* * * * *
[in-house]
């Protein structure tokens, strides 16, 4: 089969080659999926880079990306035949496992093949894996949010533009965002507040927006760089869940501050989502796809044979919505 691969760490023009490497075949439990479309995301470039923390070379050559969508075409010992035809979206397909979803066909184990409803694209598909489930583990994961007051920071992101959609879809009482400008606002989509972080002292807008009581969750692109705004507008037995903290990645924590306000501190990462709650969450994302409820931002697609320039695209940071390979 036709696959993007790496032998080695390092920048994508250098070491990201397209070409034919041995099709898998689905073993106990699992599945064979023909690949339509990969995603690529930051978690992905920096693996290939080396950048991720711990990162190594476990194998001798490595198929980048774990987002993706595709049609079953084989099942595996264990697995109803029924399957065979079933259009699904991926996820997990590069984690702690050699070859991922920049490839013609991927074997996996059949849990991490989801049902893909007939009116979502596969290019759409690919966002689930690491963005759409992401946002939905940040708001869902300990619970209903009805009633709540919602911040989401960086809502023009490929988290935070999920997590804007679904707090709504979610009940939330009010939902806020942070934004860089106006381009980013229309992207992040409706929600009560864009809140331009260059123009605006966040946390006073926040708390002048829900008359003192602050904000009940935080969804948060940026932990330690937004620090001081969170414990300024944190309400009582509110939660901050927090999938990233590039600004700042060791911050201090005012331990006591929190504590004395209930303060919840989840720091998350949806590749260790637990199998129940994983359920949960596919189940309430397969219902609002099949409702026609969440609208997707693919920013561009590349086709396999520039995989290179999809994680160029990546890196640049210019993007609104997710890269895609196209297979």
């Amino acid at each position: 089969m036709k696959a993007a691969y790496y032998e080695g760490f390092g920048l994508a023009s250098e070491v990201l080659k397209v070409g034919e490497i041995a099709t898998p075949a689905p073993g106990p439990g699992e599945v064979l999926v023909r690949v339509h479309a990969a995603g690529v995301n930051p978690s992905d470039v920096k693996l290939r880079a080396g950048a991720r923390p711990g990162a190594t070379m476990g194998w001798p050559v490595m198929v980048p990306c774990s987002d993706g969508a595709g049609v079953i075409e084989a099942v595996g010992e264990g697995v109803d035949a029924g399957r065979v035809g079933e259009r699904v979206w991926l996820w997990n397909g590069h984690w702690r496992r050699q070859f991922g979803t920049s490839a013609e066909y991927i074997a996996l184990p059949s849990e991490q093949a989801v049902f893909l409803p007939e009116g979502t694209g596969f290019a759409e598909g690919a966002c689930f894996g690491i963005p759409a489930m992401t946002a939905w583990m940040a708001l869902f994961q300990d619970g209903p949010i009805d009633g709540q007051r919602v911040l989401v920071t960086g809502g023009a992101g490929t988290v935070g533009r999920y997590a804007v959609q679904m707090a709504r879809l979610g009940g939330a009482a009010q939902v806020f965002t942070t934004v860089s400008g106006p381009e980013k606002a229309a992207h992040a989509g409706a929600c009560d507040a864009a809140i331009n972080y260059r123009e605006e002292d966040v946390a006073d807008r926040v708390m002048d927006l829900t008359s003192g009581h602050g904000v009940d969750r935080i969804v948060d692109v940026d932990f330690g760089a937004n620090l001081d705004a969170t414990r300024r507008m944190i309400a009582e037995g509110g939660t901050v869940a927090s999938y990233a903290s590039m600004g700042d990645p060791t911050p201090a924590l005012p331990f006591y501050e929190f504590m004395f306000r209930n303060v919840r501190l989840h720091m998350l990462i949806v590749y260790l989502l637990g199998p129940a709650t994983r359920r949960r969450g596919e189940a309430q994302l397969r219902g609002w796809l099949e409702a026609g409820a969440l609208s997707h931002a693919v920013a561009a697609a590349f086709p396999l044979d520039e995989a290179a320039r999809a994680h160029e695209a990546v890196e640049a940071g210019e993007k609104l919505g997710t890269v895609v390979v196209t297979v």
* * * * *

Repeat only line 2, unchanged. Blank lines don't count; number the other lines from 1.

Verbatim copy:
């Protein structure tokens, strides 16, 4: 089969080659999926880079990306035949496992093949894996949010533009965002507040927006760089869940501050989502796809044979919505 691969760490023009490497075949439990479309995301470039923390070379050559969508075409010992035809979206397909979803066909184990409803694209598909489930583990994961007051920071992101959609879809009482400008606002989509972080002292807008009581969750692109705004507008037995903290990645924590306000501190990462709650969450994302409820931002697609320039695209940071390979 036709696959993007790496032998080695390092920048994508250098070491990201397209070409034919041995099709898998689905073993106990699992599945064979023909690949339509990969995603690529930051978690992905920096693996290939080396950048991720711990990162190594476990194998001798490595198929980048774990987002993706595709049609079953084989099942595996264990697995109803029924399957065979079933259009699904991926996820997990590069984690702690050699070859991922920049490839013609991927074997996996059949849990991490989801049902893909007939009116979502596969290019759409690919966002689930690491963005759409992401946002939905940040708001869902300990619970209903009805009633709540919602911040989401960086809502023009490929988290935070999920997590804007679904707090709504979610009940939330009010939902806020942070934004860089106006381009980013229309992207992040409706929600009560864009809140331009260059123009605006966040946390006073926040708390002048829900008359003192602050904000009940935080969804948060940026932990330690937004620090001081969170414990300024944190309400009582509110939660901050927090999938990233590039600004700042060791911050201090005012331990006591929190504590004395209930303060919840989840720091998350949806590749260790637990199998129940994983359920949960596919189940309430397969219902609002099949409702026609969440609208997707693919920013561009590349086709396999520039995989290179999809994680160029990546890196640049210019993007609104997710890269895609196209297979």